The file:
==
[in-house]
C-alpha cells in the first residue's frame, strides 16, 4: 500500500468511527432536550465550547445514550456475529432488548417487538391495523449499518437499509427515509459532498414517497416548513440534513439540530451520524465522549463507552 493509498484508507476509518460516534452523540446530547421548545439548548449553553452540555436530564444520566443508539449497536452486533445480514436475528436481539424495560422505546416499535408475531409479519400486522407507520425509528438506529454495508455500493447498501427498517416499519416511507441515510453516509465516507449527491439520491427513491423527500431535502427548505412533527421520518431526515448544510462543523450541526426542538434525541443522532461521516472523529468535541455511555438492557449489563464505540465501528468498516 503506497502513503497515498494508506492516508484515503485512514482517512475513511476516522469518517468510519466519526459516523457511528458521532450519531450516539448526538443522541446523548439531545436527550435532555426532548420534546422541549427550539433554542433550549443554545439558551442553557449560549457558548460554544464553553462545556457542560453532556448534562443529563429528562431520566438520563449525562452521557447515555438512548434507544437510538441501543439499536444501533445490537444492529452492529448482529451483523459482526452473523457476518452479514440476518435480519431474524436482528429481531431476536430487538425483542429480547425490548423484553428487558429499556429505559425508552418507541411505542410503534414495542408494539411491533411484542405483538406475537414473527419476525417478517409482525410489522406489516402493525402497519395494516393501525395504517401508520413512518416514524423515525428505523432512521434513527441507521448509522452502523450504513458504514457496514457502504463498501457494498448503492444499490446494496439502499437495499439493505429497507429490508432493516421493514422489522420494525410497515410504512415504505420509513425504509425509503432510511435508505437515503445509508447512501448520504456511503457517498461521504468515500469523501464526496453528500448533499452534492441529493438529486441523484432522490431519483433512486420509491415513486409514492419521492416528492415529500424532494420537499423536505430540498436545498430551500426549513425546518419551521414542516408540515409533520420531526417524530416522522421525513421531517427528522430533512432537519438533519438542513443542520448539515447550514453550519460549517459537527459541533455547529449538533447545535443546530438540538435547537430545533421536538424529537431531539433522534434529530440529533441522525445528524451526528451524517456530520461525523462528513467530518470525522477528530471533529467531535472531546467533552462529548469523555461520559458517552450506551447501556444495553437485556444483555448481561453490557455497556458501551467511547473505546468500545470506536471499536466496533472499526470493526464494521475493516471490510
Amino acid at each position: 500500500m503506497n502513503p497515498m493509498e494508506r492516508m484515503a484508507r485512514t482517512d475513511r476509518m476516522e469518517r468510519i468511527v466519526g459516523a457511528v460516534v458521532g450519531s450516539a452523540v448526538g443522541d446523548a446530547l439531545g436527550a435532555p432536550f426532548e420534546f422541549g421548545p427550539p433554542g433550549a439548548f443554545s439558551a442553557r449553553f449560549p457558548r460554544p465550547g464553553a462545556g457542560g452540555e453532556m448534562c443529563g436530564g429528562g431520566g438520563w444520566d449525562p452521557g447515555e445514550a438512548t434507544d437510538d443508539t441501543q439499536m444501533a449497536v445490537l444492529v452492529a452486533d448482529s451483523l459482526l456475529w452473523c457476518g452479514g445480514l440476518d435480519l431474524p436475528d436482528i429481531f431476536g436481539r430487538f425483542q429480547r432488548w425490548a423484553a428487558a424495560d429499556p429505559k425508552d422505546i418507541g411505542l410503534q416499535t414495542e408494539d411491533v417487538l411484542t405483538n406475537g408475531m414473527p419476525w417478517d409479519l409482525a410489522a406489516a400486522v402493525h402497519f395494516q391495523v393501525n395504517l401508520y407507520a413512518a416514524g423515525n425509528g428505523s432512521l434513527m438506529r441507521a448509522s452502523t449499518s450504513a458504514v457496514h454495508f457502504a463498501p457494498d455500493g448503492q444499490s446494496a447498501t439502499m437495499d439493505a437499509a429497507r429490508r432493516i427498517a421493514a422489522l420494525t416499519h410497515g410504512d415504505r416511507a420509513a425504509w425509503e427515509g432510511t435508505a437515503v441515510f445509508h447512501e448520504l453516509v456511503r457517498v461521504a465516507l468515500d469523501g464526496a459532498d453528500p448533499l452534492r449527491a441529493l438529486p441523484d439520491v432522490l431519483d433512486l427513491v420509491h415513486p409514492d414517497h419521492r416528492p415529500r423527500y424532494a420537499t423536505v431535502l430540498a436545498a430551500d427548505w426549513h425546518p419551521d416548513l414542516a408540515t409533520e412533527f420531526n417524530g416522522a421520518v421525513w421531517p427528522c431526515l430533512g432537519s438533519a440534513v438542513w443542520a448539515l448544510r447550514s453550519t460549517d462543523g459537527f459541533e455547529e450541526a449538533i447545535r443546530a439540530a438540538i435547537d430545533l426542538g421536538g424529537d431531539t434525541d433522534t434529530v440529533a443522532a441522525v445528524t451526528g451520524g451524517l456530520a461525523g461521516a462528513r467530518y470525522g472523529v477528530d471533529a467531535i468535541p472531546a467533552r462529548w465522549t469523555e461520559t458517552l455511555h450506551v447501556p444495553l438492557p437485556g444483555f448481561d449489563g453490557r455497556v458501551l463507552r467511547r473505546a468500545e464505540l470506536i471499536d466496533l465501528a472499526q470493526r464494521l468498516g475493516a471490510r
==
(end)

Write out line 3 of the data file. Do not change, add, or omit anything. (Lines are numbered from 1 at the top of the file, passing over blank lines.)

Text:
Amino acid at each position: 500500500m503506497n502513503p497515498m493509498e494508506r492516508m484515503a484508507r485512514t482517512d475513511r476509518m476516522e469518517r468510519i468511527v466519526g459516523a457511528v460516534v458521532g450519531s450516539a452523540v448526538g443522541d446523548a446530547l439531545g436527550a435532555p432536550f426532548e420534546f422541549g421548545p427550539p433554542g433550549a439548548f443554545s439558551a442553557r449553553f449560549p457558548r460554544p465550547g464553553a462545556g457542560g452540555e453532556m448534562c443529563g436530564g429528562g431520566g438520563w444520566d449525562p452521557g447515555e445514550a438512548t434507544d437510538d443508539t441501543q439499536m444501533a449497536v445490537l444492529v452492529a452486533d448482529s451483523l459482526l456475529w452473523c457476518g452479514g445480514l440476518d435480519l431474524p436475528d436482528i429481531f431476536g436481539r430487538f425483542q429480547r432488548w425490548a423484553a428487558a424495560d429499556p429505559k425508552d422505546i418507541g411505542l410503534q416499535t414495542e408494539d411491533v417487538l411484542t405483538n406475537g408475531m414473527p419476525w417478517d409479519l409482525a410489522a406489516a400486522v402493525h402497519f395494516q391495523v393501525n395504517l401508520y407507520a413512518a416514524g423515525n425509528g428505523s432512521l434513527m438506529r441507521a448509522s452502523t449499518s450504513a458504514v457496514h454495508f457502504a463498501p457494498d455500493g448503492q444499490s446494496a447498501t439502499m437495499d439493505a437499509a429497507r429490508r432493516i427498517a421493514a422489522l420494525t416499519h410497515g410504512d415504505r416511507a420509513a425504509w425509503e427515509g432510511t435508505a437515503v441515510f445509508h447512501e448520504l453516509v456511503r457517498v461521504a465516507l468515500d469523501g464526496a459532498d453528500p448533499l452534492r449527491a441529493l438529486p441523484d439520491v432522490l431519483d433512486l427513491v420509491h415513486p409514492d414517497h419521492r416528492p415529500r423527500y424532494a420537499t423536505v431535502l430540498a436545498a430551500d427548505w426549513h425546518p419551521d416548513l414542516a408540515t409533520e412533527f420531526n417524530g416522522a421520518v421525513w421531517p427528522c431526515l430533512g432537519s438533519a440534513v438542513w443542520a448539515l448544510r447550514s453550519t460549517d462543523g459537527f459541533e455547529e450541526a449538533i447545535r443546530a439540530a438540538i435547537d430545533l426542538g421536538g424529537d431531539t434525541d433522534t434529530v440529533a443522532a441522525v445528524t451526528g451520524g451524517l456530520a461525523g461521516a462528513r467530518y470525522g472523529v477528530d471533529a467531535i468535541p472531546a467533552r462529548w465522549t469523555e461520559t458517552l455511555h450506551v447501556p444495553l438492557p437485556g444483555f448481561d449489563g453490557r455497556v458501551l463507552r467511547r473505546a468500545e464505540l470506536i471499536d466496533l465501528a472499526q470493526r464494521l468498516g475493516a471490510r